I often tell people when they ask what brought me to zen practice that no one sits and stares at a wall for six hours a day because things are going well in their life. When we gather in the zendo this evening each of us will have a different tale of woe that brought us here, some are pretty glamorous, some are tragic, most are variations on the theme of life not making sense at some point and not knowing where else to turn.
To save you from hours of staring at a wall, let me tell you the secret. There is no secret. Life will never make sense, it can't. The philosophies we construct to flail against the mystery may make sense inside their own context and offer the balm of temporary salvation, but at some point they all will walk into the same trap. The best one can do is learn to live in a world that doesn't make sense.
Buddhism is the religion that offers you nothing...and delivers!
I cracked myself up this morning when I was in my apartment in Manhattan packing for this trip. I stopped and thought, what does one need to bring to sesshin? (Sesshin is another Japanese term we borrow, one helpful translation is "collecting the mind." In general it refers to this variety of zen meditation retreats).
Nothing! Once it starts, concerns about the body, dress and clothing drop away. In these short sesshins I do not bathe aside from washing my hands and caring for my teeth. I will be wearing the same clothes when I finish the almost 48 hours of continuous silent zen practice.
That's the point. Everything about sesshin is organized to make it possible for a group of people to spend all day with the meditative mind. We rehearse and practice highly ritualized ways of moving about the zendo, eating, working, and resting. This kind of intense practice is exhausting, so I'll be asleep before my head hits the pillow at night, and will sleep soundly until someone rings a bell to get everyone up at some ass-early o'clock in the dark of morning.
So, essentially I stay in meditation for almost 48 hours straight. I do not wear a watch, and none are in view during sesshin. The zen center has clocks of course, but they cover them with a cloth during sesshin. We organize ourselves time-wise through signals created by someone pounding a block of wood (which generally means "get up") or ringing a bell (which generally means "sit down").
Everything from preparing one's eating utensils and bowls for receiving food, to eating itself, to cleaning up everything afterwards happens in a tightly defined and practiced ritualized sequence. Even though we are all silent we all know what to expect of everyone else at every single step.
There's a video on the bottom right of this page if you want to see how its done (and perhaps if you find that you need to lull yourself to sleep and this post hasn't done the trick).
Oryoki is really just a more complex version of kinhin, walking meditation, and the basic point is it allows everyone to eat and not arouse the operative mind, that endless judgy chatter of "do this, don't do that, like that person, hate that idiot" which most people confuse for reality as they go through the day. Trying to get it right, that is to do everything in the right order and as fast as everyone else, makes me anxious as hell, but that's my work to do. I can work with that and not bother anyone else. That's the wisdom of the way this works.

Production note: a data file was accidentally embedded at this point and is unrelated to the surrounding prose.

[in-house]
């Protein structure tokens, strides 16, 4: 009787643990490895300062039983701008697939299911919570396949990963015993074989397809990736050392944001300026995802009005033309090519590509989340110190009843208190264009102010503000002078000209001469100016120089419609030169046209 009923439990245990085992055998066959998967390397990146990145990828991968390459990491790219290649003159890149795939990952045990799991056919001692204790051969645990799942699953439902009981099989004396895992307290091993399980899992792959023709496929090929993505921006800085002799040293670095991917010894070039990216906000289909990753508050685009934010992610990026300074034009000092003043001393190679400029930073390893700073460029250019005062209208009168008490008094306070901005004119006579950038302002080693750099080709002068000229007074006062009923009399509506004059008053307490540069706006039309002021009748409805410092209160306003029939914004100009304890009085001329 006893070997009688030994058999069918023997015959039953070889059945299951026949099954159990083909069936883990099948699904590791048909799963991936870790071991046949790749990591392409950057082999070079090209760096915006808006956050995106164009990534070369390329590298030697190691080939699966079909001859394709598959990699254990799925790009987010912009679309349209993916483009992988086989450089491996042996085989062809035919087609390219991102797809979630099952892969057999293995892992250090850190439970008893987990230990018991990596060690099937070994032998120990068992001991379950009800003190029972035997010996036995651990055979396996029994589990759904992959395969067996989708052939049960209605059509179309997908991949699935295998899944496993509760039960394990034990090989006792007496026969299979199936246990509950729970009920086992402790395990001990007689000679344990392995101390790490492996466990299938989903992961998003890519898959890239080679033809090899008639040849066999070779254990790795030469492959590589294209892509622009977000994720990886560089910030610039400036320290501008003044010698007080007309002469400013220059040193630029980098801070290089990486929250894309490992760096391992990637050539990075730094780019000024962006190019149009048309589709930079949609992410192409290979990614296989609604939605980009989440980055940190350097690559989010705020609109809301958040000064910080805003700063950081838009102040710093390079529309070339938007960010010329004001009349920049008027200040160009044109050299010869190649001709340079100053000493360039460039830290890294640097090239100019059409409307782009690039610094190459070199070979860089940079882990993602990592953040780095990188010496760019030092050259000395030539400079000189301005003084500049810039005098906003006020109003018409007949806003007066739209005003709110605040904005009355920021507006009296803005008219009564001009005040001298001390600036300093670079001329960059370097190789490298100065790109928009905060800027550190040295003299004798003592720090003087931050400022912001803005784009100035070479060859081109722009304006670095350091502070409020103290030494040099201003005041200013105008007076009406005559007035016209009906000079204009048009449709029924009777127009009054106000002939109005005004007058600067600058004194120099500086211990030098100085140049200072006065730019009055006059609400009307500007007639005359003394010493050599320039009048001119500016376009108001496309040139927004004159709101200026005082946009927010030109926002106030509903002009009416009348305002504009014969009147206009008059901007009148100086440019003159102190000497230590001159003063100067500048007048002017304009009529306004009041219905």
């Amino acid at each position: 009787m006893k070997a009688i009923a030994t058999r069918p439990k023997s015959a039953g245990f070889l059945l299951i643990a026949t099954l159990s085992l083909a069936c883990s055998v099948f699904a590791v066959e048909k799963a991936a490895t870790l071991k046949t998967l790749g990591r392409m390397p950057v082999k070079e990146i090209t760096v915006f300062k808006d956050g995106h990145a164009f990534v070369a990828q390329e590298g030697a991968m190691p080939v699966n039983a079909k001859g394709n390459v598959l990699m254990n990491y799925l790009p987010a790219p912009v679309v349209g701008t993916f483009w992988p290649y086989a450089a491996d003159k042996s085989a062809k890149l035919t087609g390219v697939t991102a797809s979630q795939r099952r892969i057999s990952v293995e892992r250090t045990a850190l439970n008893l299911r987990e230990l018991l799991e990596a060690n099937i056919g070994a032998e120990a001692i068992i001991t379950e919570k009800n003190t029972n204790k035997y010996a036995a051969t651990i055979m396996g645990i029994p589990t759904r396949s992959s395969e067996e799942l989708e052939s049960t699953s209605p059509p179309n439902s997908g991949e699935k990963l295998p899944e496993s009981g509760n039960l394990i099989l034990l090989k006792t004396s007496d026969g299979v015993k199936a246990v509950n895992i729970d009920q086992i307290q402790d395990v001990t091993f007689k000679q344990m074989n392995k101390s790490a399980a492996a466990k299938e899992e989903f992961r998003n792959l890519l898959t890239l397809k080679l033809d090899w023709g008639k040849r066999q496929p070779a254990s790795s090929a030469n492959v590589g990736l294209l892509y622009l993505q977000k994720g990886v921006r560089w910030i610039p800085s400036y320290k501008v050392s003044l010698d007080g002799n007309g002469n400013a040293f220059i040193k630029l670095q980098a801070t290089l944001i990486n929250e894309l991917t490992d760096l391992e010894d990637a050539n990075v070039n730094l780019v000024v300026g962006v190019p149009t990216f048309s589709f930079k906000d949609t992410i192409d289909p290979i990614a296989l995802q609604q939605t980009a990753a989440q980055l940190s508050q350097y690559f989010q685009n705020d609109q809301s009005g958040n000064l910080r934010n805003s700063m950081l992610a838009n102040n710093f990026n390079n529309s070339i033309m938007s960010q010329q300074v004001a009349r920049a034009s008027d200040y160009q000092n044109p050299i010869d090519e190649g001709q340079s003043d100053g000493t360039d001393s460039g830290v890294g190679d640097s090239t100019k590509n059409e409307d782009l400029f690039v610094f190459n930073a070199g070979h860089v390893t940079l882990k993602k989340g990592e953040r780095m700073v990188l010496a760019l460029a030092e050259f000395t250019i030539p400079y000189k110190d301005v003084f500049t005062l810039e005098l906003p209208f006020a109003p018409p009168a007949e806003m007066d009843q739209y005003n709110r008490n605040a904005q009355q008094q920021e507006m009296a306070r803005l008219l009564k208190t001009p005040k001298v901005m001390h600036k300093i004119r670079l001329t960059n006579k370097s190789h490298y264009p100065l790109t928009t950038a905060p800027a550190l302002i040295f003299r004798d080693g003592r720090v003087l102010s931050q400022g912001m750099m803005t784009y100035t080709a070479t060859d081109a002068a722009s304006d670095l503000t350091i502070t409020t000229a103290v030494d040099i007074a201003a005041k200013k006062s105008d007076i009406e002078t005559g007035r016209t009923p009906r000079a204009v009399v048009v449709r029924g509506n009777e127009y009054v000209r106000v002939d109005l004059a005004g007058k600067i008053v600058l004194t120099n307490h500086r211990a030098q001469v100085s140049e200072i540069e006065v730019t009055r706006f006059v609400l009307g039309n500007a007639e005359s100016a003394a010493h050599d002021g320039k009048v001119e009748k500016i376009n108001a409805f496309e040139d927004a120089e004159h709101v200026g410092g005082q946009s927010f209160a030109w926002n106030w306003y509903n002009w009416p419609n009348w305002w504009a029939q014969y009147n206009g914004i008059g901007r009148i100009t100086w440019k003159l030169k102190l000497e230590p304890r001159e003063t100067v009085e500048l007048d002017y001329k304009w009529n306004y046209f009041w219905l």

I had been considering the fact as this sesshin approached that I was in a pretty good place in my life, unlike most of the other times I've prepared for sesshin. Things are okay, I'm pretty comfortable with how things don't make sense at the moment. I wondered if that would affect the quality of my practice. Would I slack off a bit?
Then I got off the plane, read a email, and immediately started crying. Well, all that aside, at least I don't have to worry about coming to this practice empty-handed emotionally.
If you've never been in some kind of silent practice with a group of people let me tell you some things that might surprise you. Keep in mind that I only visit this zen center for sesshin so I don't know, as in REALLY don't know, the people I practice with aside from the teachers and a couple of others, none of whom I know all that well.
Yet, in the 48 hours that we're together in the same room all day I will grow to intensely despise some of them and develop crushes (or bromances in the case of men) on some of the others. Now, there genuinely is a way that one really gets to know another person by sitting next to them in silence for hours that is unlike other forms of intimacy, that's real. Im talking about something else.
There's also the process that unfolds as your mind works to make sense of your relationships with these other people without the benefit of conversation or even looking them in the eye (we avoid direct eye contact during silent practice). It hilarious to watch your mind do this as long as you don't take it seriously, which I don't.
At the end, we break silence and stand around to chat for a few minutes (some people do just get the hell out of there, my teacher runs home to order a pizza delivery, for example), I can't tell you how many times my intense infatuation or hatred has been pierced forever by a single phrase uttered by this person I've spent the last two days constructing ideas about. This is perhaps one of the most valuable things I learn about myself here. My mind is funny, it's a mixture of wise insight and truly ridiculous extrapolations. I can't always tell which is which.
But, I do find out who can sit still, and that's a quality I like in others regardless of their other charms, quirks, or rough edges.
I can sit still. It tooks years of training, and still requires effort, but I can do it. I like that about myself. Sesshin is a chance to show it off.